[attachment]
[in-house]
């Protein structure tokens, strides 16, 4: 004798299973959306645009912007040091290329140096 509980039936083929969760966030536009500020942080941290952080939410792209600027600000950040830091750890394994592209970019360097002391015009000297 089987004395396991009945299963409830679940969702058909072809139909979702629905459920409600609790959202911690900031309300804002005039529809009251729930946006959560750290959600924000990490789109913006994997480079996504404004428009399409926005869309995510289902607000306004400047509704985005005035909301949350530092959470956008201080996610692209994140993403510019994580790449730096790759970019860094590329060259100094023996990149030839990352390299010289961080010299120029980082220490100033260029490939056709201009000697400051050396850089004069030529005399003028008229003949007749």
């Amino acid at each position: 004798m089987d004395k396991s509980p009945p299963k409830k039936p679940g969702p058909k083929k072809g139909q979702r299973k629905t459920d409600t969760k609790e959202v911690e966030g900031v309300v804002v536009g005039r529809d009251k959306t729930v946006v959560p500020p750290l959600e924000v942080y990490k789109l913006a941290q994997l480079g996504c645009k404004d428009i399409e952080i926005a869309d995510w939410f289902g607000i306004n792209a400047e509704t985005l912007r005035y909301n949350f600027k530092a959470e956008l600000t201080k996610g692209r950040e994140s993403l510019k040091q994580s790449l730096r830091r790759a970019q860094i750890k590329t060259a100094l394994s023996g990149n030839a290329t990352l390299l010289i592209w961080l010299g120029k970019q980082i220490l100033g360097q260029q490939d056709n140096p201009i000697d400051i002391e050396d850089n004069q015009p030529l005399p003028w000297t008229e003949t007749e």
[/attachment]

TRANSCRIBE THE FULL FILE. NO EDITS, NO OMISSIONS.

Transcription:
[in-house]
């Protein structure tokens, strides 16, 4: 004798299973959306645009912007040091290329140096 509980039936083929969760966030536009500020942080941290952080939410792209600027600000950040830091750890394994592209970019360097002391015009000297 089987004395396991009945299963409830679940969702058909072809139909979702629905459920409600609790959202911690900031309300804002005039529809009251729930946006959560750290959600924000990490789109913006994997480079996504404004428009399409926005869309995510289902607000306004400047509704985005005035909301949350530092959470956008201080996610692209994140993403510019994580790449730096790759970019860094590329060259100094023996990149030839990352390299010289961080010299120029980082220490100033260029490939056709201009000697400051050396850089004069030529005399003028008229003949007749």
């Amino acid at each position: 004798m089987d004395k396991s509980p009945p299963k409830k039936p679940g969702p058909k083929k072809g139909q979702r299973k629905t459920d409600t969760k609790e959202v911690e966030g900031v309300v804002v536009g005039r529809d009251k959306t729930v946006v959560p500020p750290l959600e924000v942080y990490k789109l913006a941290q994997l480079g996504c645009k404004d428009i399409e952080i926005a869309d995510w939410f289902g607000i306004n792209a400047e509704t985005l912007r005035y909301n949350f600027k530092a959470e956008l600000t201080k996610g692209r950040e994140s993403l510019k040091q994580s790449l730096r830091r790759a970019q860094i750890k590329t060259a100094l394994s023996g990149n030839a290329t990352l390299l010289i592209w961080l010299g120029k970019q980082i220490l100033g360097q260029q490939d056709n140096p201009i000697d400051i002391e050396d850089n004069q015009p030529l005399p003028w000297t008229e003949t007749e």